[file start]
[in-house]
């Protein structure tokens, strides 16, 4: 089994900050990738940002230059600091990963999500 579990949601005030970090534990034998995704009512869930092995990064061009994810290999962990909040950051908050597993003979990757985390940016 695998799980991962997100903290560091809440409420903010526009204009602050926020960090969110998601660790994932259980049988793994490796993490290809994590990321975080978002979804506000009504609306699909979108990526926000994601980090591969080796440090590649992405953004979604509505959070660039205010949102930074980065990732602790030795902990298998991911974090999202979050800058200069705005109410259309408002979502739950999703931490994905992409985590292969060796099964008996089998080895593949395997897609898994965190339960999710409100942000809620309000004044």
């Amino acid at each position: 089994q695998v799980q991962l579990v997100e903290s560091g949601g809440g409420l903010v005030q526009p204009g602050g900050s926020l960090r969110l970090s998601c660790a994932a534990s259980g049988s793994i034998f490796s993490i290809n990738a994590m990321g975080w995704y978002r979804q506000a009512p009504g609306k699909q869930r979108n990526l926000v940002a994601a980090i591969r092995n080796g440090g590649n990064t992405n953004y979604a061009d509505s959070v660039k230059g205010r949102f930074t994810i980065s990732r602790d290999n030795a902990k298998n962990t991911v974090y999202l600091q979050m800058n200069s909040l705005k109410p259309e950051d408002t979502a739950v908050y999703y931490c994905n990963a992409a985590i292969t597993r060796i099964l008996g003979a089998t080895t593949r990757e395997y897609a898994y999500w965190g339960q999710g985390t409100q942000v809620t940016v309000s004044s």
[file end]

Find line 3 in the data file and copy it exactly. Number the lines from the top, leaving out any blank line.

């Amino acid at each position: 089994q695998v799980q991962l579990v997100e903290s560091g949601g809440g409420l903010v005030q526009p204009g602050g900050s926020l960090r969110l970090s998601c660790a994932a534990s259980g049988s793994i034998f490796s993490i290809n990738a994590m990321g975080w995704y978002r979804q506000a009512p009504g609306k699909q869930r979108n990526l926000v940002a994601a980090i591969r092995n080796g440090g590649n990064t992405n953004y979604a061009d509505s959070v660039k230059g205010r949102f930074t994810i980065s990732r602790d290999n030795a902990k298998n962990t991911v974090y999202l600091q979050m800058n200069s909040l705005k109410p259309e950051d408002t979502a739950v908050y999703y931490c994905n990963a992409a985590i292969t597993r060796i099964l008996g003979a089998t080895t593949r990757e395997y897609a898994y999500w965190g339960q999710g985390t409100q942000v809620t940016v309000s004044s």